This book is in my opinion one of the most important works of African literature to be read, as much as for example Things Fall Apart by Achebe. Armah produces a more exclusive focus on the corruption that is rife in postcolonial Ghana. For those who do not know much about the corruption, this novel is thus enlightening and the narrator's scepticism yet ardent hope for the future is what draws you into the book.
There are parts in the book which are so beautiful that leave you feeling that even a film could not provide a more powerful and sweeping image than the book. However, although this is a novel, images are what strike you as important when reading it, particularly those that display the allure of money, status and power that Armah succesfully exposes.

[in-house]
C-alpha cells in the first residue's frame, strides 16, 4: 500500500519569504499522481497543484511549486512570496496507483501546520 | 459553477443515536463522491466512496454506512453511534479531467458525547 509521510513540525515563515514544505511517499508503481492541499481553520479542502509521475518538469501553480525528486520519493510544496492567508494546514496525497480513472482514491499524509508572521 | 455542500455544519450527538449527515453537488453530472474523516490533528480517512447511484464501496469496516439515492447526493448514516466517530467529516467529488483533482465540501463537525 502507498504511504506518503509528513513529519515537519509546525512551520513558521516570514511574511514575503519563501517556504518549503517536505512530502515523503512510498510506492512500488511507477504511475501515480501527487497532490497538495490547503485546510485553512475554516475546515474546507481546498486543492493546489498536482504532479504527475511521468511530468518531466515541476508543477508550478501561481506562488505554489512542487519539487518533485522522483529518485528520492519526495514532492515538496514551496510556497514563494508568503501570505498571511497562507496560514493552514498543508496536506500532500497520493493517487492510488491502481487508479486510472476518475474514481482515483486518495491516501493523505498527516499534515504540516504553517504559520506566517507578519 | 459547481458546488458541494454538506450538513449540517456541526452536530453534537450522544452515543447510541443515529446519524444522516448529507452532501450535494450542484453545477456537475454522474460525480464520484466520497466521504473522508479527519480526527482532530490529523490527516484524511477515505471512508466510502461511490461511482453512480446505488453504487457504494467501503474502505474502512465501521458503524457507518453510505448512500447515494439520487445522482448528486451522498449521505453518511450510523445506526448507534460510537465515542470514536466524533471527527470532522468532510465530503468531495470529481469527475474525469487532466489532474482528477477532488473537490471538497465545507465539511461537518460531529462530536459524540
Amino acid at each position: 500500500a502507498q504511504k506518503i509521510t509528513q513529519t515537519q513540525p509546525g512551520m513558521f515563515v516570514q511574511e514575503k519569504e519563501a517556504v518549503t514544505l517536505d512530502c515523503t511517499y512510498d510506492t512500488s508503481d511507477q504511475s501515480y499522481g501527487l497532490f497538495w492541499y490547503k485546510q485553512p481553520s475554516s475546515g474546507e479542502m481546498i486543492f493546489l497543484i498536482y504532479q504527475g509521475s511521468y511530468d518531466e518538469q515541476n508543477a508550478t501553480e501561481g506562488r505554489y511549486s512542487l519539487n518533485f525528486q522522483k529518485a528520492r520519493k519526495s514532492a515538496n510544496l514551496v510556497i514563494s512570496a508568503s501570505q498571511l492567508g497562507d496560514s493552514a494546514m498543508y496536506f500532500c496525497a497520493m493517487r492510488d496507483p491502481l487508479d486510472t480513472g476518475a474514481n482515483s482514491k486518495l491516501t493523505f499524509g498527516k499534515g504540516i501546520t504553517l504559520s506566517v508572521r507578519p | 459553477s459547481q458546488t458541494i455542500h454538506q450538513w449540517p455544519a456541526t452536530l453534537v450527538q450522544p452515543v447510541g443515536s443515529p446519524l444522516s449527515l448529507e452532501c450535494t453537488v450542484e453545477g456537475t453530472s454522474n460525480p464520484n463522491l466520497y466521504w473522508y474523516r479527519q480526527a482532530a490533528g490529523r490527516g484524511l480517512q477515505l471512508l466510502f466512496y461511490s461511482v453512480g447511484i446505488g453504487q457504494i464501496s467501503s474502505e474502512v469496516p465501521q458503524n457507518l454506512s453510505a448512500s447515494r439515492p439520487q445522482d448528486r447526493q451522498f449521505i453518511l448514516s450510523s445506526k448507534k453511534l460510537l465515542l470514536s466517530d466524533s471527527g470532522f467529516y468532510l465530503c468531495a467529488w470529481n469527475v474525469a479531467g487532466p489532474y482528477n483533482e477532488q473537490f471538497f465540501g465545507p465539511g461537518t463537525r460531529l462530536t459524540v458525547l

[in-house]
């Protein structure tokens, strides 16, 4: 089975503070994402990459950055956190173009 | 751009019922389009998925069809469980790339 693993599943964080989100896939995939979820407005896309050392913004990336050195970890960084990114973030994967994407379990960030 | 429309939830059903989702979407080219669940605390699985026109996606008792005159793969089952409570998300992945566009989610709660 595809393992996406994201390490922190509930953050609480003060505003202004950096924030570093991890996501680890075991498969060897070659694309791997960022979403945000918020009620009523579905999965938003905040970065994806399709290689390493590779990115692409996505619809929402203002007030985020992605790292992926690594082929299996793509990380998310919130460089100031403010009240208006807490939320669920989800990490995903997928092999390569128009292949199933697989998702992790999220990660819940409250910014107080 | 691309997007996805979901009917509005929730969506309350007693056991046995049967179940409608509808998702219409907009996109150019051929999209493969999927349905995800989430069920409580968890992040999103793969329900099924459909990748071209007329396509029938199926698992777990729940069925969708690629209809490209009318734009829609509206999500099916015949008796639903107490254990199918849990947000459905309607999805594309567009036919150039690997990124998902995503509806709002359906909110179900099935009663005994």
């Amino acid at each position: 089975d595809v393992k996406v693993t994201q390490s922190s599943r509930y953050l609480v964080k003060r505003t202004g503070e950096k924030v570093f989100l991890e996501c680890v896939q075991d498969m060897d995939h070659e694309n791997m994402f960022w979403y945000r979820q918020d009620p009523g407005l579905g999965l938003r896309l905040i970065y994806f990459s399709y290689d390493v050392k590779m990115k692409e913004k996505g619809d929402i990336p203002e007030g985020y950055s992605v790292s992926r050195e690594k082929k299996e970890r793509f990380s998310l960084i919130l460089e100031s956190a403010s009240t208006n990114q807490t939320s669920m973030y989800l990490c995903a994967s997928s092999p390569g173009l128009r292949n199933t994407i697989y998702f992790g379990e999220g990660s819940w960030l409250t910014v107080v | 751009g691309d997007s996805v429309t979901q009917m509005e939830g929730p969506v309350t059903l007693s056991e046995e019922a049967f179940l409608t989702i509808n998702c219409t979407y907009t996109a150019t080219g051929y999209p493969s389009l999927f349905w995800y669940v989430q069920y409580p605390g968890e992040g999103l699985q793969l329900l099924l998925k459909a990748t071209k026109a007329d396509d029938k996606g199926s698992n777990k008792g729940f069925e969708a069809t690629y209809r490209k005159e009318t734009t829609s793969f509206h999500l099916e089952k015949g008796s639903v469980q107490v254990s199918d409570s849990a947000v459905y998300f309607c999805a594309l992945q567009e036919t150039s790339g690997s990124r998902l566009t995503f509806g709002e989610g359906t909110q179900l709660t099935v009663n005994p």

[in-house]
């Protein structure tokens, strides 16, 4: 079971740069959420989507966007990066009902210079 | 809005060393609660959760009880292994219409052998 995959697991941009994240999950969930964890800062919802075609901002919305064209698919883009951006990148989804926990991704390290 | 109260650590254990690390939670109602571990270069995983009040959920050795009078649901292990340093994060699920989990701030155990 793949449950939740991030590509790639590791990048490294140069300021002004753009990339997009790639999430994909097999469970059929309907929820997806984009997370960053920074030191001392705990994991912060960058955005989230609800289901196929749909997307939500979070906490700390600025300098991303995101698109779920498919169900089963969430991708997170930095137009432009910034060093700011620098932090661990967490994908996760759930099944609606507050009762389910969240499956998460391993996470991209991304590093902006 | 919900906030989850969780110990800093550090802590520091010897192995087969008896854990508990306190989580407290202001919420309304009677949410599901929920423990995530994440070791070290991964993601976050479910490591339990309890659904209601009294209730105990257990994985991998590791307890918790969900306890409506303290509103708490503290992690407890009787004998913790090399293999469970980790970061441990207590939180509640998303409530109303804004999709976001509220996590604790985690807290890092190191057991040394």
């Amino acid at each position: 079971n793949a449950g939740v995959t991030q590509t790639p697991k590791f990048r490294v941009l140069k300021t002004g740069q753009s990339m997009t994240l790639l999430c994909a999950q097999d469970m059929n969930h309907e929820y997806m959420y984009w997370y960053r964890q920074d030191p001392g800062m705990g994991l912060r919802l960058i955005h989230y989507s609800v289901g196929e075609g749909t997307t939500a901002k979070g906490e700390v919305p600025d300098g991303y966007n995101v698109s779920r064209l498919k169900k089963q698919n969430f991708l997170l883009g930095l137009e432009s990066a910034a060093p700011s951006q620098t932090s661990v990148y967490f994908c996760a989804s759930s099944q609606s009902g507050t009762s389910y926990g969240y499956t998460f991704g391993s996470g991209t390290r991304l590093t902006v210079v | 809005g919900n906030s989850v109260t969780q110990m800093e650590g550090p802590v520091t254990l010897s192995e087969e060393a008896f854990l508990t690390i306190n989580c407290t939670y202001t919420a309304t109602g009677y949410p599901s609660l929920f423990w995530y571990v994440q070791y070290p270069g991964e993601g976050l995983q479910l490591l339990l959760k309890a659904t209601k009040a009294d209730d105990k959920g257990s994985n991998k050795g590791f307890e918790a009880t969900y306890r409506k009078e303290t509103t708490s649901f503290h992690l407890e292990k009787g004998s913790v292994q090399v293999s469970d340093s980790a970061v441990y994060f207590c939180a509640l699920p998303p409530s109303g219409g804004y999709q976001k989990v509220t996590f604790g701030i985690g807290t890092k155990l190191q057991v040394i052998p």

The man in the novel is never named and this is an important aspect of the book for you to think about. After reading this novel, it can never be forgotten because it is intense and although often the narrator describes a wasteland it is ironically his values and persona that seem beautiful. This is what leaves you feeling sad that the narrator and other characters do not have what they deserve in their lives. So although the future of the country is undecided, Armah displays the power of the human spirit and the values of society as being of utmost importance for the future of postcolonial Ghana.